Building Trails Through the Forest: How and Why

Here at Hansen Woodlands Farm, we have 40 acres of mostly undeveloped forestland.

As we moved forward with our forest management plan, two of our goals were to improve the health of our entire forest and improve access to our entire property... the answer? Building trails.

Be Prepared for Trail-Building

While the end-result of your work will be an amazing trail through your forest, before you jump into the project you should be fully aware of the hard work it will take to build the trail -- especially if your property is heavily wooded, includes water bodies, and has an uneven terrain.

Trail-building is NOT a weekend project.

Before You Begin Building Your Trail(s)

There are a few things to consider before you start building your trail.

First, decide on the purpose for your trail. Is the trail going to be purely recreational or be multi-purpose? Are you wanting a hiking trail, or access for ATVs -- or even for logging. Do you want to a "strictly business" trail that goes from one point to the other efficiently, or a trail that meanders through the forest?

Second, survey the area where you plan to build the trail, examining natural elements that will either enhance or hamper trail-building. For example, if you have a stream on the property, you'll not only want to determine the best point for which to build a bridge to cross it, but also focus on ways to avoid soil erosion near the stream. Also, if you have some steep hills, you'll mostly likely want to consider creating a switchback or two rather than a direct trail up the hill.

I've found that looking at an aerial view of the area is a helpful starting point, but nothing beats actually walking your property and mapping out the final elements of the trail as you walk it, noting ways you can move the trail to protect or enhance elements of the forest.

My personal philosophy is to NOT remove any healthy, mature tree in building our trails. I will remove saplings and junk trees, but I have yet had to cut down a healthy tree in my trail-building. For our trail-building, no chain saws are required.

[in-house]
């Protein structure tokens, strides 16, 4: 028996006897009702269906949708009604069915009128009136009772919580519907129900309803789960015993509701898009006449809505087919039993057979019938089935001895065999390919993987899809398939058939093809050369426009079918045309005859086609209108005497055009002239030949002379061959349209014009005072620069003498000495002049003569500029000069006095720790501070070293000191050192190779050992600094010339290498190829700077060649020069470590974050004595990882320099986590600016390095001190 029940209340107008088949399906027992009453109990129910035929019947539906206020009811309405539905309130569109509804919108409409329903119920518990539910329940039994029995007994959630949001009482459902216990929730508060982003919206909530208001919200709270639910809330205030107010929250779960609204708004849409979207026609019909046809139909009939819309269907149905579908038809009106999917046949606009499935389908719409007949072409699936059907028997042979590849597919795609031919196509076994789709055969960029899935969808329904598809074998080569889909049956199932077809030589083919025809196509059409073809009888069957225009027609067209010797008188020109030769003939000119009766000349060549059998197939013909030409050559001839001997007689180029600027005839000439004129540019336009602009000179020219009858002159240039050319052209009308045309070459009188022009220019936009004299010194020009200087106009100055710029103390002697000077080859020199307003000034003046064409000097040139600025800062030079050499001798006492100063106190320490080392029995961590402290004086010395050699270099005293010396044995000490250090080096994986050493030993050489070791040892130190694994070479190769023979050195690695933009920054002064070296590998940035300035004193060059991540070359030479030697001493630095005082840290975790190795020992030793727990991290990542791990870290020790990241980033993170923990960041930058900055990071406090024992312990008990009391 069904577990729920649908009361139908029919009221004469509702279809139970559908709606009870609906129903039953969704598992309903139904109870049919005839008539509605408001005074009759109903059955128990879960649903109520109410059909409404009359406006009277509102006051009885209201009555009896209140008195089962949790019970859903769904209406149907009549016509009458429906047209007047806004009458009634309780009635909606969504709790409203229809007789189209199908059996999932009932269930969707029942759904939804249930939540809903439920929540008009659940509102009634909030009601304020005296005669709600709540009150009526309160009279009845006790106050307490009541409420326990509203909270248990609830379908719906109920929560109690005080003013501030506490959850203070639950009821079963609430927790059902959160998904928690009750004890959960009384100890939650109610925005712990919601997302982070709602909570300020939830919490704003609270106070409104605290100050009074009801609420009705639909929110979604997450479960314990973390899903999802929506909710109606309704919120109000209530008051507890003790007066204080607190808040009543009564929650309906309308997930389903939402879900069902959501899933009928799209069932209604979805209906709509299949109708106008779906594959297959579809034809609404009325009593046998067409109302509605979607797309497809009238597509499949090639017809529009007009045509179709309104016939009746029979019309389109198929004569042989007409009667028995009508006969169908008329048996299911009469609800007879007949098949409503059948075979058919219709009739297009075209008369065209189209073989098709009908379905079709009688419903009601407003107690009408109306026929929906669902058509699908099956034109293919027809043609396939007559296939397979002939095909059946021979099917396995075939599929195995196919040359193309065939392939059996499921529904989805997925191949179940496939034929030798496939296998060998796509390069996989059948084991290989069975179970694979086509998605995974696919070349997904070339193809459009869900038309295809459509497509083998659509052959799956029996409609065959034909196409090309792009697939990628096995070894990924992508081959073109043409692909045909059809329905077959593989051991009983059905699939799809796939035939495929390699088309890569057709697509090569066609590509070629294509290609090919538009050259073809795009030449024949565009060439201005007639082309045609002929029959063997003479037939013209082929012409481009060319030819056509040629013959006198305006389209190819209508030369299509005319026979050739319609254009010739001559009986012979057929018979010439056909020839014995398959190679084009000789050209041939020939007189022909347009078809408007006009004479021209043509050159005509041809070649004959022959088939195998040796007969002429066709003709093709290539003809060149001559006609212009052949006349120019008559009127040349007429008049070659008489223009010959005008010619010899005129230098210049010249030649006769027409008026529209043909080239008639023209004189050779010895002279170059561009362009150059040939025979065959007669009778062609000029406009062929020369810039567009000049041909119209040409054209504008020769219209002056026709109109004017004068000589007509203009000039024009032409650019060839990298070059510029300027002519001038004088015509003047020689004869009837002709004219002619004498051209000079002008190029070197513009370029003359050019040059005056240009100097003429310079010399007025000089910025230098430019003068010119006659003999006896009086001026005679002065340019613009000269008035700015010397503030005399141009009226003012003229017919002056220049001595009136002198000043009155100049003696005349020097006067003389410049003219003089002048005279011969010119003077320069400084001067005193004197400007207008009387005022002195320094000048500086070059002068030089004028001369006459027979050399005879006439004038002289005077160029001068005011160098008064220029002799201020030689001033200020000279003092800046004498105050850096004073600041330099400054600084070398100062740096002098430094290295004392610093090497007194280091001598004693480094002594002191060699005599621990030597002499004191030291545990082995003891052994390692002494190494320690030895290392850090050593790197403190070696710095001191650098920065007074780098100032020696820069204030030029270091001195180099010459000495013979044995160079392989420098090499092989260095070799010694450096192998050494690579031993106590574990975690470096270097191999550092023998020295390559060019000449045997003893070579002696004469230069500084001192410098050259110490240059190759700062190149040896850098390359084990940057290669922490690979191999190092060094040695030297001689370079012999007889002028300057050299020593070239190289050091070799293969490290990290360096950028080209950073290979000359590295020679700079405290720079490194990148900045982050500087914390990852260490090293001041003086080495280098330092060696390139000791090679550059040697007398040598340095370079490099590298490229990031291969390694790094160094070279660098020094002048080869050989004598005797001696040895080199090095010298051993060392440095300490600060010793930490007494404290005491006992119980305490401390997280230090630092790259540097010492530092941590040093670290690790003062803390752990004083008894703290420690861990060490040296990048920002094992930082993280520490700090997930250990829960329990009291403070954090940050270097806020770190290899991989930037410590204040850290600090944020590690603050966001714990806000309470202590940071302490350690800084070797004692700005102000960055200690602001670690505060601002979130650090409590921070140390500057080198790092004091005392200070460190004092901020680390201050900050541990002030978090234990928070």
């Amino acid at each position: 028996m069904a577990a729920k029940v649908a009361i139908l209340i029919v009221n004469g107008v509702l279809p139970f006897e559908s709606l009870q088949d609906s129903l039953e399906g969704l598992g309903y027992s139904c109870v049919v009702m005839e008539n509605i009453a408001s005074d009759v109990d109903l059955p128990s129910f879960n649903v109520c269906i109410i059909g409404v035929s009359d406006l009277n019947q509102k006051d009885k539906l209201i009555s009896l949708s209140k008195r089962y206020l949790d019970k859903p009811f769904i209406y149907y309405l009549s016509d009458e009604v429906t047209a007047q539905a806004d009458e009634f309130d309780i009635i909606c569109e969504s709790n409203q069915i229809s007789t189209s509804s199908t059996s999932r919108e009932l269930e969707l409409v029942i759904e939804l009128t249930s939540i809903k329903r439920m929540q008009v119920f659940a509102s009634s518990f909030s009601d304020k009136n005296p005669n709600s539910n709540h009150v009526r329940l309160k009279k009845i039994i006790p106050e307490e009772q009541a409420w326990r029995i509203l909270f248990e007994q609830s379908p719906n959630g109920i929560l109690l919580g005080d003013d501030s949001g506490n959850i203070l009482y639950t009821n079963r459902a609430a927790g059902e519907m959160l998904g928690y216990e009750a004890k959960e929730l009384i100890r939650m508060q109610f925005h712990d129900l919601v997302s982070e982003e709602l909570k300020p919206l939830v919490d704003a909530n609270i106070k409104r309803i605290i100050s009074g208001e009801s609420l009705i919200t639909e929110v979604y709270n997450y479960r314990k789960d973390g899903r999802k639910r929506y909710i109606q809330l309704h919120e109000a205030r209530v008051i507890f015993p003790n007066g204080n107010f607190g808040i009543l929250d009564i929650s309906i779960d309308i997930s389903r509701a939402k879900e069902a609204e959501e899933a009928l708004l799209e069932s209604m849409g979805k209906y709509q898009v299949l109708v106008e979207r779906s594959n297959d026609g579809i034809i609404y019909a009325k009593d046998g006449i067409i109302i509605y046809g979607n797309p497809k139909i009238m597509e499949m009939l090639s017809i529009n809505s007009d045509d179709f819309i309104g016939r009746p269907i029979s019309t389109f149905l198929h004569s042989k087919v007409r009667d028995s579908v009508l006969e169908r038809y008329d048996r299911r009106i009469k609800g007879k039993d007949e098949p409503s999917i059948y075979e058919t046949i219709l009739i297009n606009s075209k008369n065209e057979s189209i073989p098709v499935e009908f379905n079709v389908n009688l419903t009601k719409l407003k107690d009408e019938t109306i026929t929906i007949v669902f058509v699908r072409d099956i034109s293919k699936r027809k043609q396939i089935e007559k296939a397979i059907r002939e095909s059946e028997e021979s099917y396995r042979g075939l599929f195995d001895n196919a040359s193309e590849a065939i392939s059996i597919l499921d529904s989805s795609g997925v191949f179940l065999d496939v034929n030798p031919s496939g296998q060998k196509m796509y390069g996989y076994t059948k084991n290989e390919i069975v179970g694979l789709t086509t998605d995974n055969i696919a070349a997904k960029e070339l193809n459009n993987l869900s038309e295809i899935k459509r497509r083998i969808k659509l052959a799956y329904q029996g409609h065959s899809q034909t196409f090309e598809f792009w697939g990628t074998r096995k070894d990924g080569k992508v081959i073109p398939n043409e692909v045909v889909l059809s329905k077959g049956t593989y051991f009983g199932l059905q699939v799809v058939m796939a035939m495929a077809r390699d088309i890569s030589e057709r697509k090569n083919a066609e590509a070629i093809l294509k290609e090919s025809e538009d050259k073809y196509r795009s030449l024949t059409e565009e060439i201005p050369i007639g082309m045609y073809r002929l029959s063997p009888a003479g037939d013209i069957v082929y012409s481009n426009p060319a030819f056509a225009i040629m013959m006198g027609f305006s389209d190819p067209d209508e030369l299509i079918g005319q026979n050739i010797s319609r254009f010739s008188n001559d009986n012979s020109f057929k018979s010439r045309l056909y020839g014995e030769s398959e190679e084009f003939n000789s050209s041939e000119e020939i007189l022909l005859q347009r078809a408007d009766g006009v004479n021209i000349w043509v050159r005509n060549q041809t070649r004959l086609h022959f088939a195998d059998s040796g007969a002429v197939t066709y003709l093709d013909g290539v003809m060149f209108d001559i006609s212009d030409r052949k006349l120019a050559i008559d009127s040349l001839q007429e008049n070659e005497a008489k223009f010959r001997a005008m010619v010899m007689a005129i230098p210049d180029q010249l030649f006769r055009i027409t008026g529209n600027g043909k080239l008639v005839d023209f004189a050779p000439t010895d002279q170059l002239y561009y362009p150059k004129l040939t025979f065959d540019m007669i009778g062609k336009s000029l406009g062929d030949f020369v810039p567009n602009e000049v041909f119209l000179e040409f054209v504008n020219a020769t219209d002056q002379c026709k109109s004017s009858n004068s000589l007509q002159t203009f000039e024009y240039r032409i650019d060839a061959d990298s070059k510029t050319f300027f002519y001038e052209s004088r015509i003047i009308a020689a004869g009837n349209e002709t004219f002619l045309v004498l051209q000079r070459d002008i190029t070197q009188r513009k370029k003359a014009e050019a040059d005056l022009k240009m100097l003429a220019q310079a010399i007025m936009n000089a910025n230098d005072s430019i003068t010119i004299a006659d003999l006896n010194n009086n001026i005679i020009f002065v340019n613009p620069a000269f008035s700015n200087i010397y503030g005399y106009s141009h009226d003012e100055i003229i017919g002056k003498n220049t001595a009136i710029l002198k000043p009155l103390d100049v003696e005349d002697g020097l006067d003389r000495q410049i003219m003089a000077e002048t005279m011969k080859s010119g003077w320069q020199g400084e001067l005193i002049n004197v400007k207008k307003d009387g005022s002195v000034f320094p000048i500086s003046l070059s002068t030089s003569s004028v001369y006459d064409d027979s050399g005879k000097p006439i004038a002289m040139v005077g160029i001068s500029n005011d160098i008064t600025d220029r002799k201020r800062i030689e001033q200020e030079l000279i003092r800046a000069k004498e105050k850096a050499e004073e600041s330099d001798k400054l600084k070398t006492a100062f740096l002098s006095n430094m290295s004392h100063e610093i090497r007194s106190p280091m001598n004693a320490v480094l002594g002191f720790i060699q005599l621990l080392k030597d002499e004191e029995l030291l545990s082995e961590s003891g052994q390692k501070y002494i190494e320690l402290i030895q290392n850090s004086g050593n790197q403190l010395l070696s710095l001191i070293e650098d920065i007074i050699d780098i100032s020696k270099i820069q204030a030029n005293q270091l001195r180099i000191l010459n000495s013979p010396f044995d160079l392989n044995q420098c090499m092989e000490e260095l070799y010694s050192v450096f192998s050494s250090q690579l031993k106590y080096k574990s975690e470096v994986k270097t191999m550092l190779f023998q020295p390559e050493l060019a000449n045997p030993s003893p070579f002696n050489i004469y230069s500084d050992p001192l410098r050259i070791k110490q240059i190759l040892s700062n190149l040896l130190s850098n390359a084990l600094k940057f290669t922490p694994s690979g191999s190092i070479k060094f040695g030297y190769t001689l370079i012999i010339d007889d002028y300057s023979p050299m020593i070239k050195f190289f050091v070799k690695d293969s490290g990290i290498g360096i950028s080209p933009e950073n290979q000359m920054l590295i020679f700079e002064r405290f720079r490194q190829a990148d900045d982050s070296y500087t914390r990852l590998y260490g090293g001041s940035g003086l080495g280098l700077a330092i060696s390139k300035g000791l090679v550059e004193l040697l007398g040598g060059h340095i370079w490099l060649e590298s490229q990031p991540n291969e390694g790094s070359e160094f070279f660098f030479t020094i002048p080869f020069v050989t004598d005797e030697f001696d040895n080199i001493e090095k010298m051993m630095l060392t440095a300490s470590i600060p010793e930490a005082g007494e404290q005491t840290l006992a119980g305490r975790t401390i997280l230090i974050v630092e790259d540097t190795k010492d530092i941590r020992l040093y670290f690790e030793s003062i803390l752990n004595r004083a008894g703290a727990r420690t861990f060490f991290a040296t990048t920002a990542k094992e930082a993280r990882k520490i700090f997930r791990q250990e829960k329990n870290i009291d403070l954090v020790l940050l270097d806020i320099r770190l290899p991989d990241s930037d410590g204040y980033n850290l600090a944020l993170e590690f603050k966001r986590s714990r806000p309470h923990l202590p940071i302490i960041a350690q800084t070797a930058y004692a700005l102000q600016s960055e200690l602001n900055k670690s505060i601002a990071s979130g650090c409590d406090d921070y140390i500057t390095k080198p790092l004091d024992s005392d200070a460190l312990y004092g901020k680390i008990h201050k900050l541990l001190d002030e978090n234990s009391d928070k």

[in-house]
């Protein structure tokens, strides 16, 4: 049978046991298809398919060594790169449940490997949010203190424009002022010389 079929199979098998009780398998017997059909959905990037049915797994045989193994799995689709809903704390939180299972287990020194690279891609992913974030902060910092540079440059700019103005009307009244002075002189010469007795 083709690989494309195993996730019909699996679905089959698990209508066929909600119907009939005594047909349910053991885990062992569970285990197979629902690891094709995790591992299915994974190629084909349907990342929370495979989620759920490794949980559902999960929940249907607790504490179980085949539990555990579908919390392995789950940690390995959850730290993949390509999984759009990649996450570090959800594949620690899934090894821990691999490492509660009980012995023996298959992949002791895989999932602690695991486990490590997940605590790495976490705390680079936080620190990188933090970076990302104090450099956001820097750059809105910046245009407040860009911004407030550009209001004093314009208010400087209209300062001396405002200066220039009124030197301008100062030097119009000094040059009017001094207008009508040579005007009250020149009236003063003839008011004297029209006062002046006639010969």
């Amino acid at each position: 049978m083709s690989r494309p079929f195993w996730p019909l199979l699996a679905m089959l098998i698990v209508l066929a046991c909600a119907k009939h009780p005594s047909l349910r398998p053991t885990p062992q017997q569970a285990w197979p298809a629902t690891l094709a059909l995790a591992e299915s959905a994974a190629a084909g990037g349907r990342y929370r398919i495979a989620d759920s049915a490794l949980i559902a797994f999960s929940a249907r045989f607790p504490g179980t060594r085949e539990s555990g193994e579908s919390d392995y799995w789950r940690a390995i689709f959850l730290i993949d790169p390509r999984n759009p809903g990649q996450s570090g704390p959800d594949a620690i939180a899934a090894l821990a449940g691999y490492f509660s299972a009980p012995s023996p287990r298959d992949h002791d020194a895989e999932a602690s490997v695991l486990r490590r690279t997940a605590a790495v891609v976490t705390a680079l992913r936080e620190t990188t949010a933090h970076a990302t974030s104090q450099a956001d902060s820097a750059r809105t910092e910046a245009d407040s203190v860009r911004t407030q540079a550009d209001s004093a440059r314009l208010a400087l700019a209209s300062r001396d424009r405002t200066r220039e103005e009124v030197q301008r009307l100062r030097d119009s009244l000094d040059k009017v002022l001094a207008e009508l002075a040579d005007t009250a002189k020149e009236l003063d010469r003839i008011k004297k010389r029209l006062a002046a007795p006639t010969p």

On one of our trails, there is a lot of downed forest debris. Luckily, most of it is rotted, so removing it has been fairly easy. A chain saw may be required to help clear larger trees already on the ground.


I find the actual building of the trails enjoyable. Yes, it is dirty and hard work. But, seeing your vision unfold in your forest as you build the trail -- and then actually walking it once it's completed -- is extremely fulfilling.

In terms of the tools of our trail-building, we have basically used shovels, pruning shears, and a tractor. We remove and prune smaller vegetation, use the shovel for removing rocks and returning debris back into the forest, and the tractor for both initial clearing and for trail maintenance (using the bush hog attachment).

We don't have any streams or wetlands on our property, so there is no need for bridge-building, but if we did, we could construct a trail bridge in the same manner we built our back deck -- with pilings on both sides of the stream, a solid framing, and cedar decking.

Finally, we envision most of our trails to be chipped -- using the chips we create from our forest thinning projects. (Our tractor also has a PTO chipper attachment.) Some trails may remain bare -- or naturally covered in pine needles or seeded with native grasses. For trails closer to your house, you may prefer adding gravel or river rocks for a prettier appearance -- and some added protection against wildfires.

Trail-Building Photos

We have chronicled the development of our Grassy Meadow Trail, which is located in the completely undeveloped Phase 2 of our Forest Management Plan. This trail will serve multiple purposes -- for both forest management and recreational purposes. Go to the Grassy Meadow Trail.

Additional Trail-Building Resources

This article is just a quick overview of our process for building trails. You can find additional resources here:

Best Books:
  • Common Sense Forestry. A great book for anyone who owns woodlands.
  • Lightly on the Land: The SCA Trail Building And Maintenance Manual.
  • Best Websites:
  • How to Build Trails, from


    Questions about some of the terminology used in this article? Get more information on key silviculture and forestry terms by going to our A Forestry, Forest Practices, Silviculture Glossary for Beginning Foresters.


    Hansen Woodland Farm Founder Dr. Randall Hansen Authored by Hansen Woodland Farm owner, Dr. Randall Hansen. Besides a passion for forestry, Dr. Hansen is also founder of Quintessential Careers, the Web's most comprehensive career site, as well as CEO of, a network of sites with expert advice, tools, and resources to empower people to improve their lives. Visit his personal Website or check out Dr. Hansen on GooglePlus.

    Hansen Woodland Farm sign